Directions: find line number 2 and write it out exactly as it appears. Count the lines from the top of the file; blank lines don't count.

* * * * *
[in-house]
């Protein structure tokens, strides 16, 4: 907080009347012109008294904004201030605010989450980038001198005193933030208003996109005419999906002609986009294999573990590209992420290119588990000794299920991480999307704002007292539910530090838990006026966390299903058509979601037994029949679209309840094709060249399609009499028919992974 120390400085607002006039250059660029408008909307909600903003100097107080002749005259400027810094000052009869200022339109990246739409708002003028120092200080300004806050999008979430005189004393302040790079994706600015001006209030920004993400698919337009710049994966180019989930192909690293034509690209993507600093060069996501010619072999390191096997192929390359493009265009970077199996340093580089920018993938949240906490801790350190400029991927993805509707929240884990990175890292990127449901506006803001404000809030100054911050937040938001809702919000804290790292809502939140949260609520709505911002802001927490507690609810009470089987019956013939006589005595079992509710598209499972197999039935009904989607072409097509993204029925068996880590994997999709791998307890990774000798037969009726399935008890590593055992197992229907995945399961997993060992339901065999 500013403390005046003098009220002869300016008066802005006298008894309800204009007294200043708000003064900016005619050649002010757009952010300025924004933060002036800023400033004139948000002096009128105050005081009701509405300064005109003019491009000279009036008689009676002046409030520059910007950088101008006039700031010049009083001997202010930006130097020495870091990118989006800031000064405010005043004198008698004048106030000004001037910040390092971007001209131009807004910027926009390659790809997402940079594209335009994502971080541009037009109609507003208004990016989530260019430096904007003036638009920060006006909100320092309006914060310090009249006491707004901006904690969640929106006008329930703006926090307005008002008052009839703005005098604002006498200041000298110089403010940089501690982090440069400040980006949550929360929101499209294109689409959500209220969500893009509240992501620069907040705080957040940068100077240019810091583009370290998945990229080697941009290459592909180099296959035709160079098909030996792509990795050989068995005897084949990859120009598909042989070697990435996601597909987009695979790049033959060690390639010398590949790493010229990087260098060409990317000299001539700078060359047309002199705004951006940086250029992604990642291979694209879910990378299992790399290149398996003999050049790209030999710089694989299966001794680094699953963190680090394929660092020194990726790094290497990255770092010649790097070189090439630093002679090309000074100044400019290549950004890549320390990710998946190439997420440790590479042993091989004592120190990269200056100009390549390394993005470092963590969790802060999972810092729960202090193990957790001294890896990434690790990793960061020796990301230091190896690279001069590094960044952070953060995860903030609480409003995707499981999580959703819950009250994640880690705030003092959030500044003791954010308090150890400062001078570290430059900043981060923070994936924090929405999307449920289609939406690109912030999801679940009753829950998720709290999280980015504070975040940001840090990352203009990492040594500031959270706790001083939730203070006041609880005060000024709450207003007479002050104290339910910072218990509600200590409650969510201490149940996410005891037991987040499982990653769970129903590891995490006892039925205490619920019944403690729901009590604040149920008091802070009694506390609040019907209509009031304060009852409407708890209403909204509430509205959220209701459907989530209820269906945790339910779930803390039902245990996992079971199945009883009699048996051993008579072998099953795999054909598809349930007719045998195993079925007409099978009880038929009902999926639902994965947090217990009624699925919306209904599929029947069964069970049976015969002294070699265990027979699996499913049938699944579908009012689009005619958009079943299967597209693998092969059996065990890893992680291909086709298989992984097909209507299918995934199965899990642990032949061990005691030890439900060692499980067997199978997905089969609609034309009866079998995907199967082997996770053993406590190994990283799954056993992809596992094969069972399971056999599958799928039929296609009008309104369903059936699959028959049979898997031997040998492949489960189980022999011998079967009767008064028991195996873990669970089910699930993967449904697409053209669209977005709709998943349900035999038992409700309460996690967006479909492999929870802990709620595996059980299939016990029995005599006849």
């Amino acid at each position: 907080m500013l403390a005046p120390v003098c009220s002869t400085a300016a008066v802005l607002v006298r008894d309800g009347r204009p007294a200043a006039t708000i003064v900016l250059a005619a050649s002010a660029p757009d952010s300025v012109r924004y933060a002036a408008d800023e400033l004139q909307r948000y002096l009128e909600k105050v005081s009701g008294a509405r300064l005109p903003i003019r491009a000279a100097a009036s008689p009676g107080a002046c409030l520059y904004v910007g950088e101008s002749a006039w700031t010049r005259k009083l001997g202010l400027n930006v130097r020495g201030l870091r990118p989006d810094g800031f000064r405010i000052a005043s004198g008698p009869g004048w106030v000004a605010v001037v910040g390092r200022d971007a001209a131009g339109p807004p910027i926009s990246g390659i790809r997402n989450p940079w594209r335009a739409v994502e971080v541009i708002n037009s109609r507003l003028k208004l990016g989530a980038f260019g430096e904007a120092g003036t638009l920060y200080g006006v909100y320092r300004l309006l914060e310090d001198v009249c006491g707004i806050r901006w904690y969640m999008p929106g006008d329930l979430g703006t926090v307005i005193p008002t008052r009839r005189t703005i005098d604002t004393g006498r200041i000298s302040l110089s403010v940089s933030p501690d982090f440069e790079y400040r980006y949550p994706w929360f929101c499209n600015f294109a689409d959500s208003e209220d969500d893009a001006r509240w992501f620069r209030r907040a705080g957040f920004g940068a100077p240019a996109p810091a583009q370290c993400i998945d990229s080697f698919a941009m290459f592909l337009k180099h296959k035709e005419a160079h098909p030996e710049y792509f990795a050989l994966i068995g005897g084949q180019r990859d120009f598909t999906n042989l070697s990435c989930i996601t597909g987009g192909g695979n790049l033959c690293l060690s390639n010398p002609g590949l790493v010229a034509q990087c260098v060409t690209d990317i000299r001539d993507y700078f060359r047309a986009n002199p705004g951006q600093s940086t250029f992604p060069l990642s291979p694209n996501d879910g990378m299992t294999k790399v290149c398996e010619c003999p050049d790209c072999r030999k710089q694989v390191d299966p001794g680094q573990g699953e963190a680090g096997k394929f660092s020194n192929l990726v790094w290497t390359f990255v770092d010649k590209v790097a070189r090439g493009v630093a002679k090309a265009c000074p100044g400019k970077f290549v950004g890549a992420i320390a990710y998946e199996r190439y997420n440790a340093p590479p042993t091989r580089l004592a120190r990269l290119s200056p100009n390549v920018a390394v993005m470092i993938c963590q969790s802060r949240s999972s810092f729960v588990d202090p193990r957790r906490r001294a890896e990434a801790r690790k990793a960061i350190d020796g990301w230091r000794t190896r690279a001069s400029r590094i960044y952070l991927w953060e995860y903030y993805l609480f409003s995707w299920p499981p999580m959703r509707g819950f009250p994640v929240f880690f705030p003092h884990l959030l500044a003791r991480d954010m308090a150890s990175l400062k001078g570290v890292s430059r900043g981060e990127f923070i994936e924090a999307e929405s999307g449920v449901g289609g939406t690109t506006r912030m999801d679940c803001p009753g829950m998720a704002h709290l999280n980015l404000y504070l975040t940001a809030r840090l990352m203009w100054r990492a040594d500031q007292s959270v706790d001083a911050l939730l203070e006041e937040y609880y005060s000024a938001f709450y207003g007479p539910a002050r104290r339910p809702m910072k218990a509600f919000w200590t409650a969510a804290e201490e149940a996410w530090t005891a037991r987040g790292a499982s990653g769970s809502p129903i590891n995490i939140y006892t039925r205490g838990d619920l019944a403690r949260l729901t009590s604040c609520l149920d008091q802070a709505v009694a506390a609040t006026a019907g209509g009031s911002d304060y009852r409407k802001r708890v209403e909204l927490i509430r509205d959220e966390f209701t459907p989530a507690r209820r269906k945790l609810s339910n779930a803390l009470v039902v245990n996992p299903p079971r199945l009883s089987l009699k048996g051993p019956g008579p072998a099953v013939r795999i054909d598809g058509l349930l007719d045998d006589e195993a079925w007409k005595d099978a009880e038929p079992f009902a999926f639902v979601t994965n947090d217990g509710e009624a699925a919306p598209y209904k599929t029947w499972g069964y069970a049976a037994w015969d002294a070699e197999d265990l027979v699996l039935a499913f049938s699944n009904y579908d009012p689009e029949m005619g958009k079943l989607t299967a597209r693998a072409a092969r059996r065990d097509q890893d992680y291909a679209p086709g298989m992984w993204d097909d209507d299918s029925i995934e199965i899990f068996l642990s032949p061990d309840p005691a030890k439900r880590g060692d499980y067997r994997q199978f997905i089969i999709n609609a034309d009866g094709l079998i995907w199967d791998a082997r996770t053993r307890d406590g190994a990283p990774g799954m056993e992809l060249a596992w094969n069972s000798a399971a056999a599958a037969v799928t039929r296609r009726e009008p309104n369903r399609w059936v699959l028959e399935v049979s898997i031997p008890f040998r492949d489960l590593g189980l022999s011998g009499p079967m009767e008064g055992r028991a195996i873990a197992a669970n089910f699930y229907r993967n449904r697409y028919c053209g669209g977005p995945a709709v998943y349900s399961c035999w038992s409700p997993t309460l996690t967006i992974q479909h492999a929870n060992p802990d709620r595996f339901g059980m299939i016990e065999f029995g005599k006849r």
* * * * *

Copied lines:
């Protein structure tokens, strides 16, 4: 907080009347012109008294904004201030605010989450980038001198005193933030208003996109005419999906002609986009294999573990590209992420290119588990000794299920991480999307704002007292539910530090838990006026966390299903058509979601037994029949679209309840094709060249399609009499028919992974 120390400085607002006039250059660029408008909307909600903003100097107080002749005259400027810094000052009869200022339109990246739409708002003028120092200080300004806050999008979430005189004393302040790079994706600015001006209030920004993400698919337009710049994966180019989930192909690293034509690209993507600093060069996501010619072999390191096997192929390359493009265009970077199996340093580089920018993938949240906490801790350190400029991927993805509707929240884990990175890292990127449901506006803001404000809030100054911050937040938001809702919000804290790292809502939140949260609520709505911002802001927490507690609810009470089987019956013939006589005595079992509710598209499972197999039935009904989607072409097509993204029925068996880590994997999709791998307890990774000798037969009726399935008890590593055992197992229907995945399961997993060992339901065999 500013403390005046003098009220002869300016008066802005006298008894309800204009007294200043708000003064900016005619050649002010757009952010300025924004933060002036800023400033004139948000002096009128105050005081009701509405300064005109003019491009000279009036008689009676002046409030520059910007950088101008006039700031010049009083001997202010930006130097020495870091990118989006800031000064405010005043004198008698004048106030000004001037910040390092971007001209131009807004910027926009390659790809997402940079594209335009994502971080541009037009109609507003208004990016989530260019430096904007003036638009920060006006909100320092309006914060310090009249006491707004901006904690969640929106006008329930703006926090307005008002008052009839703005005098604002006498200041000298110089403010940089501690982090440069400040980006949550929360929101499209294109689409959500209220969500893009509240992501620069907040705080957040940068100077240019810091583009370290998945990229080697941009290459592909180099296959035709160079098909030996792509990795050989068995005897084949990859120009598909042989070697990435996601597909987009695979790049033959060690390639010398590949790493010229990087260098060409990317000299001539700078060359047309002199705004951006940086250029992604990642291979694209879910990378299992790399290149398996003999050049790209030999710089694989299966001794680094699953963190680090394929660092020194990726790094290497990255770092010649790097070189090439630093002679090309000074100044400019290549950004890549320390990710998946190439997420440790590479042993091989004592120190990269200056100009390549390394993005470092963590969790802060999972810092729960202090193990957790001294890896990434690790990793960061020796990301230091190896690279001069590094960044952070953060995860903030609480409003995707499981999580959703819950009250994640880690705030003092959030500044003791954010308090150890400062001078570290430059900043981060923070994936924090929405999307449920289609939406690109912030999801679940009753829950998720709290999280980015504070975040940001840090990352203009990492040594500031959270706790001083939730203070006041609880005060000024709450207003007479002050104290339910910072218990509600200590409650969510201490149940996410005891037991987040499982990653769970129903590891995490006892039925205490619920019944403690729901009590604040149920008091802070009694506390609040019907209509009031304060009852409407708890209403909204509430509205959220209701459907989530209820269906945790339910779930803390039902245990996992079971199945009883009699048996051993008579072998099953795999054909598809349930007719045998195993079925007409099978009880038929009902999926639902994965947090217990009624699925919306209904599929029947069964069970049976015969002294070699265990027979699996499913049938699944579908009012689009005619958009079943299967597209693998092969059996065990890893992680291909086709298989992984097909209507299918995934199965899990642990032949061990005691030890439900060692499980067997199978997905089969609609034309009866079998995907199967082997996770053993406590190994990283799954056993992809596992094969069972399971056999599958799928039929296609009008309104369903059936699959028959049979898997031997040998492949489960189980022999011998079967009767008064028991195996873990669970089910699930993967449904697409053209669209977005709709998943349900035999038992409700309460996690967006479909492999929870802990709620595996059980299939016990029995005599006849």